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The encounter.

It was that time of day when lazy shadows begin their promenade along the river. With the same smooth cadence of the gentle breeze along the bank, they flowed silently up the walls, then dipped to the path below and rippled among the paving stones. Dim light from a lantern set into the wall played itself out between the forged iron grillwork and the wooden panels of a shuttered window. Unfettered, the shadows swirled down the block, causing a honeysuckle vine spilling over crumbling adobe to sway back and forth. Its flowery perfume defined the shapeless hour, filling the crannies of light and of shade and providing continuity to the slow street motions. Nearby, the still black water reflected no quiver from darting fish traveling their zigzag paths to the infinite abyss, while, overhead, the curving half-moon reposed languidly against the raveled shreds of a tipsy cloud. Millions of blinking eyes stared into the dreamlike night, awed by the new miracle that was taking place one more time. For every night is the same, with a sameness comparable to the infinite variations of each second of endless time. The differences repeat themselves over and over in a blind cycle staggering wearily along the heavy path of life.

Steps echoed in the ageless dust, disturbing the sleep of dreams. Startled motes spiraled upward in a cloud, clinging to the indifferent leaves of a twisted willow tree. The echo flung them again into the translucent air. The steps were slow and measured, bearing the full weight of all the generations of mankind. I tried to see between the shifting shadows, to make out some shape from the lurking darkness of the street. A frenetic bird's symmetrical screeches repeated themselves at intervals in some hidden recess of the ear. The steps drew nearer, their ping-pong echo making them appear to come from all sides. The black moss spread its velvet across the bare bricks, which submitted uncomplainingly to the stroking of a relentless shadow. One more shadow among the others, moving at its own pace, following the initial rhythm of the steps. I stopped, placing my hand against an invisible wall. Blood pounded in my temples, as if seeking to burst out of the prison to which it had been condemned, as if it would spill out upon the fertile ground to engender the life awaiting birth there.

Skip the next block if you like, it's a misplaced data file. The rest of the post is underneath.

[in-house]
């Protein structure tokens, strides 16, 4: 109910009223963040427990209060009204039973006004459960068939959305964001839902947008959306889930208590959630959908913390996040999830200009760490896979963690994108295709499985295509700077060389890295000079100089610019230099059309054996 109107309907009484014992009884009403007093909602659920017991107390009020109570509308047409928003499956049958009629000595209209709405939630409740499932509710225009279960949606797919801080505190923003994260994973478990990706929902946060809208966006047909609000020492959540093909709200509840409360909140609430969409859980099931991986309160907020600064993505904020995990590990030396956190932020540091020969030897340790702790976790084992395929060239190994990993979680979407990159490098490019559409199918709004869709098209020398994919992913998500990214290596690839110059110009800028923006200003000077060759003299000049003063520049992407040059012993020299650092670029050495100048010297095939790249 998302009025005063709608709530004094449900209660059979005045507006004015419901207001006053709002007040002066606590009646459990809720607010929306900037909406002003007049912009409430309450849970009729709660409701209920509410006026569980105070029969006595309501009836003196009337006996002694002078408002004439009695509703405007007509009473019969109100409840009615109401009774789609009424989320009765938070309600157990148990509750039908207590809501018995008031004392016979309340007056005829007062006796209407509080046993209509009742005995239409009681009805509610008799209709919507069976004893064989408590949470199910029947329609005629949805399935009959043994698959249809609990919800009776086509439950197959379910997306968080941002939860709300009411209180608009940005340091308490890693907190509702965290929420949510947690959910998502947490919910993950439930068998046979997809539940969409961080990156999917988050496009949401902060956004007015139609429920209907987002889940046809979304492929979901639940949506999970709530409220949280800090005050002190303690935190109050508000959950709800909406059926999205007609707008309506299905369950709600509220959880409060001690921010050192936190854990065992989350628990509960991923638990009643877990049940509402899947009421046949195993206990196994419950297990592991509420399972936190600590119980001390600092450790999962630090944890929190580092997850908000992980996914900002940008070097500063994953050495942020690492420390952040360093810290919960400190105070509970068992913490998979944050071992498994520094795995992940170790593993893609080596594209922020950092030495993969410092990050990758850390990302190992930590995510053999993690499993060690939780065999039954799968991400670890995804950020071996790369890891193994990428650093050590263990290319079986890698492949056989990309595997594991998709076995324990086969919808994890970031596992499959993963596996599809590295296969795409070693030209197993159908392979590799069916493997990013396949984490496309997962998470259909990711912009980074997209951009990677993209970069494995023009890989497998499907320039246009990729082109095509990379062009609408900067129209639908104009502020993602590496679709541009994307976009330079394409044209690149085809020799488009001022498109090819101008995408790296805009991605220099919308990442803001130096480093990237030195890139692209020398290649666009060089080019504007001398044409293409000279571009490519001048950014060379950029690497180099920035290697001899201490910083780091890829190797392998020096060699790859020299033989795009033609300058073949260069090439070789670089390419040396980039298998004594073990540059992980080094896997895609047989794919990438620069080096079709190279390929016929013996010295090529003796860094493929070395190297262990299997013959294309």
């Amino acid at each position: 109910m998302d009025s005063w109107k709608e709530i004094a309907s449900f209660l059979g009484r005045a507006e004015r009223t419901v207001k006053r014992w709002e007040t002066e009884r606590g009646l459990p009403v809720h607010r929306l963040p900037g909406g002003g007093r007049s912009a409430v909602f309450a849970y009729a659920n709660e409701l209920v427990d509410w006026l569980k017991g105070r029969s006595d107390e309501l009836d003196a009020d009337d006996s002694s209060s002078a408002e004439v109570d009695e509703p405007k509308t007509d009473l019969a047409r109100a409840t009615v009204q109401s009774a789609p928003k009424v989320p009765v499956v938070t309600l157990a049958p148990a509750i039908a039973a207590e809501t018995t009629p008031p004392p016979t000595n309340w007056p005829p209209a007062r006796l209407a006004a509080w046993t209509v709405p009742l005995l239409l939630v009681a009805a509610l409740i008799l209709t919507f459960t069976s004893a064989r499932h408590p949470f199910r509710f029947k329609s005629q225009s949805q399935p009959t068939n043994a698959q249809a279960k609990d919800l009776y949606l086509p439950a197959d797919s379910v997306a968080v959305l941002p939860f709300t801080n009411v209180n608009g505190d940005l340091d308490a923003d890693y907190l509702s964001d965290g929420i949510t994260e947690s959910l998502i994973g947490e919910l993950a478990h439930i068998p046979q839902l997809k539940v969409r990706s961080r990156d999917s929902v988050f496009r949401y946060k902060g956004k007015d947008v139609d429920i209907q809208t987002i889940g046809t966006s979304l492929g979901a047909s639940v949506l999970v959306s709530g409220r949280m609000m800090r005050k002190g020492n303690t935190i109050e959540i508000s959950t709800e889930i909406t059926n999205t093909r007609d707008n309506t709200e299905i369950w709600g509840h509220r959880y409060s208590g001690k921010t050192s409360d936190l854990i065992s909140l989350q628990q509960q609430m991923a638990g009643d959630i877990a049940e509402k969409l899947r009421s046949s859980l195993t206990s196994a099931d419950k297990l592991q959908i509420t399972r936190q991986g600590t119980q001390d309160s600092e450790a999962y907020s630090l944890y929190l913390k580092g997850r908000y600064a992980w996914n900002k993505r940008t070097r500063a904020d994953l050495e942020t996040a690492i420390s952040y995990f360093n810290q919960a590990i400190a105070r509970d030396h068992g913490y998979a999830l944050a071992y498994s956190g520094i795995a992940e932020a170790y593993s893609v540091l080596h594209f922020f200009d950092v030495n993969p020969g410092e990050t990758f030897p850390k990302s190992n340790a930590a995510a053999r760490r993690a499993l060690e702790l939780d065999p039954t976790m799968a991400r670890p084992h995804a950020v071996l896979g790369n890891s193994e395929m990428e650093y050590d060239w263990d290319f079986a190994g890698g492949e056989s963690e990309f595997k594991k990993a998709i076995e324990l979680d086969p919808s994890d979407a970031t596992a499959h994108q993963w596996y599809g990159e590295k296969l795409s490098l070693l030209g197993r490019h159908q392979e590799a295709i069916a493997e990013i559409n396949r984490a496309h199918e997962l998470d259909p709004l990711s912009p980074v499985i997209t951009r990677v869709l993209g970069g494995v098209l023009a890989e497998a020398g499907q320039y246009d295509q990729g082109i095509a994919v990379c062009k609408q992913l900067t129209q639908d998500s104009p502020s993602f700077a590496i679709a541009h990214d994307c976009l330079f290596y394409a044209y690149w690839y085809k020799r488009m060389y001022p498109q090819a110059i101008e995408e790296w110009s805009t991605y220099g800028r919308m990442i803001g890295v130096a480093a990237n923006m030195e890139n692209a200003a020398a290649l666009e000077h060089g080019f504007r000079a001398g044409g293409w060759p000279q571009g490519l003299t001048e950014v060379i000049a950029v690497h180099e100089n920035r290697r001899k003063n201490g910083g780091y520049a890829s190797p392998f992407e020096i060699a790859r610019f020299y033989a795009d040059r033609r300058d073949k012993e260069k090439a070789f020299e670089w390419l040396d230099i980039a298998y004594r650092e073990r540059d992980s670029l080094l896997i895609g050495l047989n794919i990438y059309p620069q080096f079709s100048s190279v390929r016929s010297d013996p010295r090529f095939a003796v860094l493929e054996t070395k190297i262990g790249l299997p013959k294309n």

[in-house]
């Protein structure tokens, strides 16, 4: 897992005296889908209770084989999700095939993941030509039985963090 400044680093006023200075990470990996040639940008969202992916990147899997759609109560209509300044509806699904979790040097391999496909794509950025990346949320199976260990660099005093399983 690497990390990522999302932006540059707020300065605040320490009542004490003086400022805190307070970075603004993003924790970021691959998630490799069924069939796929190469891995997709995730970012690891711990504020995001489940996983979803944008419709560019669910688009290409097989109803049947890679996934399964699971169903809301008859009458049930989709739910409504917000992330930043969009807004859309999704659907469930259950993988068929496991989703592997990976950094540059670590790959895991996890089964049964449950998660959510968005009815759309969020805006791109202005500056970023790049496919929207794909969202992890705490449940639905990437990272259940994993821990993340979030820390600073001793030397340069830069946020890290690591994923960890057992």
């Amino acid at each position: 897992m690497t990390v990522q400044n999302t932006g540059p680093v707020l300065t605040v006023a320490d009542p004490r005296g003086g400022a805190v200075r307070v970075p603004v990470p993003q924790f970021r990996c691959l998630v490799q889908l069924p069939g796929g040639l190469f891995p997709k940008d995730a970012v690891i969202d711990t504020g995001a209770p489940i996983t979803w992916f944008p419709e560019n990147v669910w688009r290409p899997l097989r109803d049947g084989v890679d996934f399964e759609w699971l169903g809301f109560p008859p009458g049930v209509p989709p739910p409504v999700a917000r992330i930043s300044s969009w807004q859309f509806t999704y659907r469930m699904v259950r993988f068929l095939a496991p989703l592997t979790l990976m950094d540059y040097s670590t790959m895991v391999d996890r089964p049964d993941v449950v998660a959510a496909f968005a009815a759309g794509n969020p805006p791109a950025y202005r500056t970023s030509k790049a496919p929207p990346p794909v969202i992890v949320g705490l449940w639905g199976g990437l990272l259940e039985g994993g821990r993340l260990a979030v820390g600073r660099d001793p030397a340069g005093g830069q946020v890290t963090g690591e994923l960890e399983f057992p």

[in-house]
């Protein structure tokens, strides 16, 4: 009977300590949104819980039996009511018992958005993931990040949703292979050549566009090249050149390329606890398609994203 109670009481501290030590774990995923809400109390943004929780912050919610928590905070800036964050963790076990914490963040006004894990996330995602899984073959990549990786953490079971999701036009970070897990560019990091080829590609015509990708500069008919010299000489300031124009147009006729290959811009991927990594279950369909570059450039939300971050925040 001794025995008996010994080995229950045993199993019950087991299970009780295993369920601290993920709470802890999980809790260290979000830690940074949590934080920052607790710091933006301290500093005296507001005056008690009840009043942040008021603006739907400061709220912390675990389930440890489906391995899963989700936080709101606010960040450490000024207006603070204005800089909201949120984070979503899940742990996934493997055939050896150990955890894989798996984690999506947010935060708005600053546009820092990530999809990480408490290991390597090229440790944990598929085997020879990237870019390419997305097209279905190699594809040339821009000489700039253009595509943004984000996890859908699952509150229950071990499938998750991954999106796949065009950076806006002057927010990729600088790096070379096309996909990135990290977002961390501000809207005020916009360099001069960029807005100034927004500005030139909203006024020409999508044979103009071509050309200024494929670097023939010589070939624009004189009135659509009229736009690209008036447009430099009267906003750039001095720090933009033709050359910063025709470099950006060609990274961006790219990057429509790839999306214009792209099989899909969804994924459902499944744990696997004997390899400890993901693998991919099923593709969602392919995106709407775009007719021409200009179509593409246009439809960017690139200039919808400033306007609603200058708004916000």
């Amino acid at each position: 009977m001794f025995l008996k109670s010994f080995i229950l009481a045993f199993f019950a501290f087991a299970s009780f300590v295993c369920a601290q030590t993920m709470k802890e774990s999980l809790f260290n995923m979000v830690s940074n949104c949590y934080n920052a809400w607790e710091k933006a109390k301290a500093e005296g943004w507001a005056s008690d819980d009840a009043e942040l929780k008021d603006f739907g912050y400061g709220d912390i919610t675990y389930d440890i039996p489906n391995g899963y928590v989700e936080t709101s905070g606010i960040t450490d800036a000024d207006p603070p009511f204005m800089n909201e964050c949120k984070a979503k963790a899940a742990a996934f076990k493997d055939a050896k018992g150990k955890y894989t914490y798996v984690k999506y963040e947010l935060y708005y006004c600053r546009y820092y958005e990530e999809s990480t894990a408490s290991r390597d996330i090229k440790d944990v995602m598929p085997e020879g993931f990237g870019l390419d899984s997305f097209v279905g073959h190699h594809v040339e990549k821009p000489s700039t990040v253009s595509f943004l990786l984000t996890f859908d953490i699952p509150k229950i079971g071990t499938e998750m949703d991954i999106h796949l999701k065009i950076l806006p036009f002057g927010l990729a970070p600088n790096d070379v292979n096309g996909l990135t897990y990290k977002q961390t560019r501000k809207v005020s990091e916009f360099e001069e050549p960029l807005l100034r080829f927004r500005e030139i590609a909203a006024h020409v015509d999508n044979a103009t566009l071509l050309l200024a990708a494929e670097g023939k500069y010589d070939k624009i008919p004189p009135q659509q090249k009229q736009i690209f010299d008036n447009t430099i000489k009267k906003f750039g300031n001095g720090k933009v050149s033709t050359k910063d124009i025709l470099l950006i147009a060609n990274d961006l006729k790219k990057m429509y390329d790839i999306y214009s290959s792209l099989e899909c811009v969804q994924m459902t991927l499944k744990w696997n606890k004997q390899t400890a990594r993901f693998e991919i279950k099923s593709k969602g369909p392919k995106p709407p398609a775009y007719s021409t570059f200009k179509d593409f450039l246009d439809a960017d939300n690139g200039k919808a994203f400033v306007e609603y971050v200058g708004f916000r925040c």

A shapeless form halted beside the dark mass of still foliage. The echo of footsteps was stilled. The dust came to rest, filtering gently down through the air to settle upon the paving stones. I took one hesitant step, hands at my sides, then stopped again with my legs slightly apart. An undefined force impelled me toward the figure while another held me back. I felt crushed between them, my waist and my bones bruised and aching. I knew that the encounter would take place this very night, that it was written on this page of my life. And I was afraid. The shadows continued to shift slowly around me. The intermittent screeches broke off. The figure advanced silently until it stood squarely in front of me. I could not discern its features, only its eyes that stared at me intensely, reflectively, regarding me with compassion, eyes that had seen the secrets of life and death. I stood motionless, struck by sudden understanding. For this was my own self before me, returning from the shades of truth.

Carlos Tripodi is the author of a collection of short stories, Debajo del Sueno, (Ediciones de la Banda Oriental SRL, Montevideo, 1983), one of which was awarded second prize in the International Literary Contest of New York in 1982. Currently, Mr. Tripodi is a Spanish editor for Americas.
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Title Annotation:Latitudes; short story
Author:Tripodi, Carlos
Publication:Americas (English Edition)
Date:Sep 1, 1993
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